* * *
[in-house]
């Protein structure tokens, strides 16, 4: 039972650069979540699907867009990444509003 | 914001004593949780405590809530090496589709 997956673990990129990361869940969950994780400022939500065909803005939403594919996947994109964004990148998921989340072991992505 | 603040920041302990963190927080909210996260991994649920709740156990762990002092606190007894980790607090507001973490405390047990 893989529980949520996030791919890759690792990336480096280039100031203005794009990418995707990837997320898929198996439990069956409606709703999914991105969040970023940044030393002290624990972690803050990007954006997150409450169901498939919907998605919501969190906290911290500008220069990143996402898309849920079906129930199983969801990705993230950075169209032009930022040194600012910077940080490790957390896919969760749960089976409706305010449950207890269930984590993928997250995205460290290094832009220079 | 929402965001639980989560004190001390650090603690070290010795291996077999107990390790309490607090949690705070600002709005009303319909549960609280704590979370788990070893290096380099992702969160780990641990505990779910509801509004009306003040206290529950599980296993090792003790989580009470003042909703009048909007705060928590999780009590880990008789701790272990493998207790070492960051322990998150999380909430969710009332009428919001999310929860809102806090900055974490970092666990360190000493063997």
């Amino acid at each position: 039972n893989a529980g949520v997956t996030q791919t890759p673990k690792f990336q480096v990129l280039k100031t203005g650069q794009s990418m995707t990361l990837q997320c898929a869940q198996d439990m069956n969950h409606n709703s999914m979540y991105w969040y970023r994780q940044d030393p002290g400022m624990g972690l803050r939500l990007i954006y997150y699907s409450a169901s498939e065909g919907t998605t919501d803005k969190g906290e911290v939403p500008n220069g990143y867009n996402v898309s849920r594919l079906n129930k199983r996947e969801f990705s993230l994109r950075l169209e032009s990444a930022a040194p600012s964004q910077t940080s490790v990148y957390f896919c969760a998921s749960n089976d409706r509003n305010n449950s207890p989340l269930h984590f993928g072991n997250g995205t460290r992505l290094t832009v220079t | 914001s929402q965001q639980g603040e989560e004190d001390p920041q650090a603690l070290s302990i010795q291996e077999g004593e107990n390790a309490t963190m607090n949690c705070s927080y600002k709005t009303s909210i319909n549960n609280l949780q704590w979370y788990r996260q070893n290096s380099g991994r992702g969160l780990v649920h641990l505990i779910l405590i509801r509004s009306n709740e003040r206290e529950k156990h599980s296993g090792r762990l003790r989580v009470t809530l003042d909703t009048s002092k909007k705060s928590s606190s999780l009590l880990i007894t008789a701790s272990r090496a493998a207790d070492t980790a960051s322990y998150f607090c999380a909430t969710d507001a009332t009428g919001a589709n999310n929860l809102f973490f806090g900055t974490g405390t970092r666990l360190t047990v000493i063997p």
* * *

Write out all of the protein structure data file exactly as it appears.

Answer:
[in-house]
């Protein structure tokens, strides 16, 4: 039972650069979540699907867009990444509003 | 914001004593949780405590809530090496589709 997956673990990129990361869940969950994780400022939500065909803005939403594919996947994109964004990148998921989340072991992505 | 603040920041302990963190927080909210996260991994649920709740156990762990002092606190007894980790607090507001973490405390047990 893989529980949520996030791919890759690792990336480096280039100031203005794009990418995707990837997320898929198996439990069956409606709703999914991105969040970023940044030393002290624990972690803050990007954006997150409450169901498939919907998605919501969190906290911290500008220069990143996402898309849920079906129930199983969801990705993230950075169209032009930022040194600012910077940080490790957390896919969760749960089976409706305010449950207890269930984590993928997250995205460290290094832009220079 | 929402965001639980989560004190001390650090603690070290010795291996077999107990390790309490607090949690705070600002709005009303319909549960609280704590979370788990070893290096380099992702969160780990641990505990779910509801509004009306003040206290529950599980296993090792003790989580009470003042909703009048909007705060928590999780009590880990008789701790272990493998207790070492960051322990998150999380909430969710009332009428919001999310929860809102806090900055974490970092666990360190000493063997």
């Amino acid at each position: 039972n893989a529980g949520v997956t996030q791919t890759p673990k690792f990336q480096v990129l280039k100031t203005g650069q794009s990418m995707t990361l990837q997320c898929a869940q198996d439990m069956n969950h409606n709703s999914m979540y991105w969040y970023r994780q940044d030393p002290g400022m624990g972690l803050r939500l990007i954006y997150y699907s409450a169901s498939e065909g919907t998605t919501d803005k969190g906290e911290v939403p500008n220069g990143y867009n996402v898309s849920r594919l079906n129930k199983r996947e969801f990705s993230l994109r950075l169209e032009s990444a930022a040194p600012s964004q910077t940080s490790v990148y957390f896919c969760a998921s749960n089976d409706r509003n305010n449950s207890p989340l269930h984590f993928g072991n997250g995205t460290r992505l290094t832009v220079t | 914001s929402q965001q639980g603040e989560e004190d001390p920041q650090a603690l070290s302990i010795q291996e077999g004593e107990n390790a309490t963190m607090n949690c705070s927080y600002k709005t009303s909210i319909n549960n609280l949780q704590w979370y788990r996260q070893n290096s380099g991994r992702g969160l780990v649920h641990l505990i779910l405590i509801r509004s009306n709740e003040r206290e529950k156990h599980s296993g090792r762990l003790r989580v009470t809530l003042d909703t009048s002092k909007k705060s928590s606190s999780l009590l880990i007894t008789a701790s272990r090496a493998a207790d070492t980790a960051s322990y998150f607090c999380a909430t969710d507001a009332t009428g919001a589709n999310n929860l809102f973490f806090g900055t974490g405390t970092r666990l360190t047990v000493i063997p």